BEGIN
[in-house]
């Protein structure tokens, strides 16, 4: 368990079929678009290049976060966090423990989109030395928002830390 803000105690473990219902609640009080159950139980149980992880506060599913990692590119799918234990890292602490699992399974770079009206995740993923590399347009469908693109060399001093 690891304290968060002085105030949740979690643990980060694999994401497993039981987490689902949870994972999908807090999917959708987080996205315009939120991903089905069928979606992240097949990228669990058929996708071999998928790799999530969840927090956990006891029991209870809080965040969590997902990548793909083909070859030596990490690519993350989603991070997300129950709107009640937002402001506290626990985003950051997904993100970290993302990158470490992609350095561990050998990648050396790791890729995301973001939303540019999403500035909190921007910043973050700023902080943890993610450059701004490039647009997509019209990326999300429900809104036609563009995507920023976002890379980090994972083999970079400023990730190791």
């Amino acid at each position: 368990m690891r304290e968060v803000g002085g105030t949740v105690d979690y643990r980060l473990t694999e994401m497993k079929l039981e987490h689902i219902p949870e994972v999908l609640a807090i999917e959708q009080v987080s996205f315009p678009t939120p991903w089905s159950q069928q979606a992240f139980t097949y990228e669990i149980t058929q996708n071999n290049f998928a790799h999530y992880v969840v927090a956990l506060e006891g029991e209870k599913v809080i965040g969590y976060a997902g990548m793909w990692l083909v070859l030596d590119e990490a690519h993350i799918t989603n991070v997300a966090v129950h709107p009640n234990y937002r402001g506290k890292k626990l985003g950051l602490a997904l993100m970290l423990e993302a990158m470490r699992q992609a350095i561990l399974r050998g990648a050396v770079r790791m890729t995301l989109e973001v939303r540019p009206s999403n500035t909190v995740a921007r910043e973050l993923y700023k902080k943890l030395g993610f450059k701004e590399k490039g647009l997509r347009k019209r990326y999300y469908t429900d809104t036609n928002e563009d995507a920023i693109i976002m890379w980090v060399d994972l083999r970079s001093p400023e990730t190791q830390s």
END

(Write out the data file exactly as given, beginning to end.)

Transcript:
[in-house]
């Protein structure tokens, strides 16, 4: 368990079929678009290049976060966090423990989109030395928002830390 803000105690473990219902609640009080159950139980149980992880506060599913990692590119799918234990890292602490699992399974770079009206995740993923590399347009469908693109060399001093 690891304290968060002085105030949740979690643990980060694999994401497993039981987490689902949870994972999908807090999917959708987080996205315009939120991903089905069928979606992240097949990228669990058929996708071999998928790799999530969840927090956990006891029991209870809080965040969590997902990548793909083909070859030596990490690519993350989603991070997300129950709107009640937002402001506290626990985003950051997904993100970290993302990158470490992609350095561990050998990648050396790791890729995301973001939303540019999403500035909190921007910043973050700023902080943890993610450059701004490039647009997509019209990326999300429900809104036609563009995507920023976002890379980090994972083999970079400023990730190791």
């Amino acid at each position: 368990m690891r304290e968060v803000g002085g105030t949740v105690d979690y643990r980060l473990t694999e994401m497993k079929l039981e987490h689902i219902p949870e994972v999908l609640a807090i999917e959708q009080v987080s996205f315009p678009t939120p991903w089905s159950q069928q979606a992240f139980t097949y990228e669990i149980t058929q996708n071999n290049f998928a790799h999530y992880v969840v927090a956990l506060e006891g029991e209870k599913v809080i965040g969590y976060a997902g990548m793909w990692l083909v070859l030596d590119e990490a690519h993350i799918t989603n991070v997300a966090v129950h709107p009640n234990y937002r402001g506290k890292k626990l985003g950051l602490a997904l993100m970290l423990e993302a990158m470490r699992q992609a350095i561990l399974r050998g990648a050396v770079r790791m890729t995301l989109e973001v939303r540019p009206s999403n500035t909190v995740a921007r910043e973050l993923y700023k902080k943890l030395g993610f450059k701004e590399k490039g647009l997509r347009k019209r990326y999300y469908t429900d809104t036609n928002e563009d995507a920023i693109i976002m890379w980090v060399d994972l083999r970079s001093p400023e990730t190791q830390s």